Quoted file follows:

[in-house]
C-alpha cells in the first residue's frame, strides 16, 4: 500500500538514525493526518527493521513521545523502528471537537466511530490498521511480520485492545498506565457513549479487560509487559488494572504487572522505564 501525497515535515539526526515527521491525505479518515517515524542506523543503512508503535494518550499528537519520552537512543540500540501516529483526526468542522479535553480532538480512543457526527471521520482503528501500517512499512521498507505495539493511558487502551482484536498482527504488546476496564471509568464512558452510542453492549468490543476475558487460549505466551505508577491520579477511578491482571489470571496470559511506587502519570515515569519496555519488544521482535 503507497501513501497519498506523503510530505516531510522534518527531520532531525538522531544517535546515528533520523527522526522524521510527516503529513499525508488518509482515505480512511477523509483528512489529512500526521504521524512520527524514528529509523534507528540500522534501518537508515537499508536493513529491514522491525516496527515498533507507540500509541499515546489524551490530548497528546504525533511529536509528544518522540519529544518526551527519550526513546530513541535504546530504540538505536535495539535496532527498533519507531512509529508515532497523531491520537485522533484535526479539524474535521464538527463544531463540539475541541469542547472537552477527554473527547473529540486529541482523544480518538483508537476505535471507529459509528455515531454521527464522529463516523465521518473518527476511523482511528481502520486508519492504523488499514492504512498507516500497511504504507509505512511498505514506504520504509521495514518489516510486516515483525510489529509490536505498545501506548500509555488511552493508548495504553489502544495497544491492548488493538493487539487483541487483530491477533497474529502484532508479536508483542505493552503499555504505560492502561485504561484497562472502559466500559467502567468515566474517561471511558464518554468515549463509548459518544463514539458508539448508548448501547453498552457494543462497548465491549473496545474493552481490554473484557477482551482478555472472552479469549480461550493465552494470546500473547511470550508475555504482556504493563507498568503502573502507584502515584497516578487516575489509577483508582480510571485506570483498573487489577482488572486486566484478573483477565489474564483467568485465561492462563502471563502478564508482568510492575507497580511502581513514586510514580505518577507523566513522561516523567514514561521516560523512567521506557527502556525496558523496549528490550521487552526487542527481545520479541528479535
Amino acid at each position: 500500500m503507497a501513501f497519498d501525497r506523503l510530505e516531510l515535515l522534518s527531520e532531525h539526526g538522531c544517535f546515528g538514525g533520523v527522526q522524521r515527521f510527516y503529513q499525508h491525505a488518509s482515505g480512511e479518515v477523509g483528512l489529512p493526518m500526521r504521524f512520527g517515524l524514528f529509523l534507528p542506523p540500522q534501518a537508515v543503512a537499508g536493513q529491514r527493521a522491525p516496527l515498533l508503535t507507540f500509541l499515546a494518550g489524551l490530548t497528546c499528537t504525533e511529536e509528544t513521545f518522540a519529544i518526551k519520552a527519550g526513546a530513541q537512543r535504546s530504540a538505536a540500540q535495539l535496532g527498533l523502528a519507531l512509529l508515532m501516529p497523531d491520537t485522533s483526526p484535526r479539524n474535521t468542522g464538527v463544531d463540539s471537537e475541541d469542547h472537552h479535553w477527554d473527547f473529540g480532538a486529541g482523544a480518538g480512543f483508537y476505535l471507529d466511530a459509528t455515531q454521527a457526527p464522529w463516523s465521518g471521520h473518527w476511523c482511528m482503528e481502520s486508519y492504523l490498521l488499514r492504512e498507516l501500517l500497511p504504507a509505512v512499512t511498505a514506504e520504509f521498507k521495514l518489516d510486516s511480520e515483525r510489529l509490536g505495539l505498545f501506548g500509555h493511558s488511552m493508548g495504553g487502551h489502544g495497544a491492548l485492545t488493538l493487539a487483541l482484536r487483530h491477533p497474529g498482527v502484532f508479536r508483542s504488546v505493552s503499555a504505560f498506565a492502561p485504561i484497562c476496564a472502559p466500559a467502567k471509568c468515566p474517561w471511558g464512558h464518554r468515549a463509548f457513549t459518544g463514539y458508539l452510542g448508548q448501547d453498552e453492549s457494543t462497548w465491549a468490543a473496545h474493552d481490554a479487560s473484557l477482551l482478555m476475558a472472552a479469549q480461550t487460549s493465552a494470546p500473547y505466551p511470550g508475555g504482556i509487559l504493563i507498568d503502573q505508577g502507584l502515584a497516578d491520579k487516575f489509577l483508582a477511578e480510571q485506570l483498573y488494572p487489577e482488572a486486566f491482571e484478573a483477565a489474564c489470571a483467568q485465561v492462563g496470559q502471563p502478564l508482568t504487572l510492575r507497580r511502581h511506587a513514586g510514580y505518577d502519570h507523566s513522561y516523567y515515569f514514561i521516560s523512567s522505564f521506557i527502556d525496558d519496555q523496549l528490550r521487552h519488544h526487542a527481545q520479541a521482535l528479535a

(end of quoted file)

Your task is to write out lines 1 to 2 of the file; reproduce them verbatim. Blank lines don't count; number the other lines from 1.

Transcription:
[in-house]
C-alpha cells in the first residue's frame, strides 16, 4: 500500500538514525493526518527493521513521545523502528471537537466511530490498521511480520485492545498506565457513549479487560509487559488494572504487572522505564 501525497515535515539526526515527521491525505479518515517515524542506523543503512508503535494518550499528537519520552537512543540500540501516529483526526468542522479535553480532538480512543457526527471521520482503528501500517512499512521498507505495539493511558487502551482484536498482527504488546476496564471509568464512558452510542453492549468490543476475558487460549505466551505508577491520579477511578491482571489470571496470559511506587502519570515515569519496555519488544521482535 503507497501513501497519498506523503510530505516531510522534518527531520532531525538522531544517535546515528533520523527522526522524521510527516503529513499525508488518509482515505480512511477523509483528512489529512500526521504521524512520527524514528529509523534507528540500522534501518537508515537499508536493513529491514522491525516496527515498533507507540500509541499515546489524551490530548497528546504525533511529536509528544518522540519529544518526551527519550526513546530513541535504546530504540538505536535495539535496532527498533519507531512509529508515532497523531491520537485522533484535526479539524474535521464538527463544531463540539475541541469542547472537552477527554473527547473529540486529541482523544480518538483508537476505535471507529459509528455515531454521527464522529463516523465521518473518527476511523482511528481502520486508519492504523488499514492504512498507516500497511504504507509505512511498505514506504520504509521495514518489516510486516515483525510489529509490536505498545501506548500509555488511552493508548495504553489502544495497544491492548488493538493487539487483541487483530491477533497474529502484532508479536508483542505493552503499555504505560492502561485504561484497562472502559466500559467502567468515566474517561471511558464518554468515549463509548459518544463514539458508539448508548448501547453498552457494543462497548465491549473496545474493552481490554473484557477482551482478555472472552479469549480461550493465552494470546500473547511470550508475555504482556504493563507498568503502573502507584502515584497516578487516575489509577483508582480510571485506570483498573487489577482488572486486566484478573483477565489474564483467568485465561492462563502471563502478564508482568510492575507497580511502581513514586510514580505518577507523566513522561516523567514514561521516560523512567521506557527502556525496558523496549528490550521487552526487542527481545520479541528479535